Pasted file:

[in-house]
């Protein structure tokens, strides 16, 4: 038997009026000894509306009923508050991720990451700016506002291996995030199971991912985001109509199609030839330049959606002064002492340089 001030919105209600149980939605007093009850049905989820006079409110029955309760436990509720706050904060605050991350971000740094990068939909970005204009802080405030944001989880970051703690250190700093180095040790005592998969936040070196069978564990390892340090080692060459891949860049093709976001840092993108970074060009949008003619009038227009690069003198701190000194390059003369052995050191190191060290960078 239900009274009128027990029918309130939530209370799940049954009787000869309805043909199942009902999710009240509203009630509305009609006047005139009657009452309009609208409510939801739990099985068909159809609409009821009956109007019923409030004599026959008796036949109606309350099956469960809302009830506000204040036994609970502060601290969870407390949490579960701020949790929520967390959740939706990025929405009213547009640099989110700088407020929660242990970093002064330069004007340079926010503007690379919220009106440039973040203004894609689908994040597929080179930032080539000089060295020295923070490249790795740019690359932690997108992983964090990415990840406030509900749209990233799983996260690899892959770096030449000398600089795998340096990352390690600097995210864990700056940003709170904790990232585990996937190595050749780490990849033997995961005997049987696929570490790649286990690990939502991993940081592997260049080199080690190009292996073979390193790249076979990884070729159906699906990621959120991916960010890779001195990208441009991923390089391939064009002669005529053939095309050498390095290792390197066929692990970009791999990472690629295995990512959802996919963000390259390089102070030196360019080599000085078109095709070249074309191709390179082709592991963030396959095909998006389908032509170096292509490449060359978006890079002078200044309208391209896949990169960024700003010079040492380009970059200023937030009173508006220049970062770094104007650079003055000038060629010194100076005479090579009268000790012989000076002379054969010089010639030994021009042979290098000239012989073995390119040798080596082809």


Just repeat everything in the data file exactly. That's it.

[in-house]
């Protein structure tokens, strides 16, 4: 038997009026000894509306009923508050991720990451700016506002291996995030199971991912985001109509199609030839330049959606002064002492340089 001030919105209600149980939605007093009850049905989820006079409110029955309760436990509720706050904060605050991350971000740094990068939909970005204009802080405030944001989880970051703690250190700093180095040790005592998969936040070196069978564990390892340090080692060459891949860049093709976001840092993108970074060009949008003619009038227009690069003198701190000194390059003369052995050191190191060290960078 239900009274009128027990029918309130939530209370799940049954009787000869309805043909199942009902999710009240509203009630509305009609006047005139009657009452309009609208409510939801739990099985068909159809609409009821009956109007019923409030004599026959008796036949109606309350099956469960809302009830506000204040036994609970502060601290969870407390949490579960701020949790929520967390959740939706990025929405009213547009640099989110700088407020929660242990970093002064330069004007340079926010503007690379919220009106440039973040203004894609689908994040597929080179930032080539000089060295020295923070490249790795740019690359932690997108992983964090990415990840406030509900749209990233799983996260690899892959770096030449000398600089795998340096990352390690600097995210864990700056940003709170904790990232585990996937190595050749780490990849033997995961005997049987696929570490790649286990690990939502991993940081592997260049080199080690190009292996073979390193790249076979990884070729159906699906990621959120991916960010890779001195990208441009991923390089391939064009002669005529053939095309050498390095290792390197066929692990970009791999990472690629295995990512959802996919963000390259390089102070030196360019080599000085078109095709070249074309191709390179082709592991963030396959095909998006389908032509170096292509490449060359978006890079002078200044309208391209896949990169960024700003010079040492380009970059200023937030009173508006220049970062770094104007650079003055000038060629010194100076005479090579009268000790012989000076002379054969010089010639030994021009042979290098000239012989073995390119040798080596082809």